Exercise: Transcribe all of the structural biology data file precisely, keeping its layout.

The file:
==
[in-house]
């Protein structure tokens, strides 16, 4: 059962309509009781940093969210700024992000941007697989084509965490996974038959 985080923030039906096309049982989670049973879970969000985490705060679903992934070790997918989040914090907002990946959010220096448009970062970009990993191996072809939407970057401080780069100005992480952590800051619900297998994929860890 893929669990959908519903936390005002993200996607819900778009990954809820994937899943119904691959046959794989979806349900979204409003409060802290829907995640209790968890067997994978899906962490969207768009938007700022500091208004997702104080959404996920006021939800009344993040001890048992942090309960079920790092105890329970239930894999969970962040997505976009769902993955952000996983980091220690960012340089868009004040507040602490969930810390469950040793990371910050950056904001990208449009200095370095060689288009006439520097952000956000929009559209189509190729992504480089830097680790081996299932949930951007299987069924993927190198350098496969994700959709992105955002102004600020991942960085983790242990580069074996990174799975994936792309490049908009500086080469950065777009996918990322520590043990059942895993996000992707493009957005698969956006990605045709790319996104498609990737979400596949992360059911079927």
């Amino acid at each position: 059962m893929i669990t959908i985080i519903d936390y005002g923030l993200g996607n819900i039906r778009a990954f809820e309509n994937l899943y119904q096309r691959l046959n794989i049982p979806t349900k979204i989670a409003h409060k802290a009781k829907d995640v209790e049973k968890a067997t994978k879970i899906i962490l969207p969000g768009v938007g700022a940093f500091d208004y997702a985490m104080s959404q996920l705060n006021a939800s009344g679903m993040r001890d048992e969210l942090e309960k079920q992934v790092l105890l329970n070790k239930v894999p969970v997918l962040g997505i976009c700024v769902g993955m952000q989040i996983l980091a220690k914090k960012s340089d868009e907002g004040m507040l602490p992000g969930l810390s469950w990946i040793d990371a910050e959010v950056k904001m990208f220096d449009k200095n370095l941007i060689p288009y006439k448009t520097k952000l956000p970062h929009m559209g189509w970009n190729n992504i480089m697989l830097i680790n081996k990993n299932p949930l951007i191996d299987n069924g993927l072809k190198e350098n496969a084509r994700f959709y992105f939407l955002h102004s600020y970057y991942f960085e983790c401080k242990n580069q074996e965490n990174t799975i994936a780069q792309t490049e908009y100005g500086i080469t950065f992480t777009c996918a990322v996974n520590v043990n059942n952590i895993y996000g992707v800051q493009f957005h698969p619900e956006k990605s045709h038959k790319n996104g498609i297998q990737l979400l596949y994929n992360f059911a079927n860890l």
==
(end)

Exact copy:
[in-house]
């Protein structure tokens, strides 16, 4: 059962309509009781940093969210700024992000941007697989084509965490996974038959 985080923030039906096309049982989670049973879970969000985490705060679903992934070790997918989040914090907002990946959010220096448009970062970009990993191996072809939407970057401080780069100005992480952590800051619900297998994929860890 893929669990959908519903936390005002993200996607819900778009990954809820994937899943119904691959046959794989979806349900979204409003409060802290829907995640209790968890067997994978899906962490969207768009938007700022500091208004997702104080959404996920006021939800009344993040001890048992942090309960079920790092105890329970239930894999969970962040997505976009769902993955952000996983980091220690960012340089868009004040507040602490969930810390469950040793990371910050950056904001990208449009200095370095060689288009006439520097952000956000929009559209189509190729992504480089830097680790081996299932949930951007299987069924993927190198350098496969994700959709992105955002102004600020991942960085983790242990580069074996990174799975994936792309490049908009500086080469950065777009996918990322520590043990059942895993996000992707493009957005698969956006990605045709790319996104498609990737979400596949992360059911079927």
């Amino acid at each position: 059962m893929i669990t959908i985080i519903d936390y005002g923030l993200g996607n819900i039906r778009a990954f809820e309509n994937l899943y119904q096309r691959l046959n794989i049982p979806t349900k979204i989670a409003h409060k802290a009781k829907d995640v209790e049973k968890a067997t994978k879970i899906i962490l969207p969000g768009v938007g700022a940093f500091d208004y997702a985490m104080s959404q996920l705060n006021a939800s009344g679903m993040r001890d048992e969210l942090e309960k079920q992934v790092l105890l329970n070790k239930v894999p969970v997918l962040g997505i976009c700024v769902g993955m952000q989040i996983l980091a220690k914090k960012s340089d868009e907002g004040m507040l602490p992000g969930l810390s469950w990946i040793d990371a910050e959010v950056k904001m990208f220096d449009k200095n370095l941007i060689p288009y006439k448009t520097k952000l956000p970062h929009m559209g189509w970009n190729n992504i480089m697989l830097i680790n081996k990993n299932p949930l951007i191996d299987n069924g993927l072809k190198e350098n496969a084509r994700f959709y992105f939407l955002h102004s600020y970057y991942f960085e983790c401080k242990n580069q074996e965490n990174t799975i994936a780069q792309t490049e908009y100005g500086i080469t950065f992480t777009c996918a990322v996974n520590v043990n059942n952590i895993y996000g992707v800051q493009f957005h698969p619900e956006k990605s045709h038959k790319n996104g498609i297998q990737l979400l596949y994929n992360f059911a079927n860890l």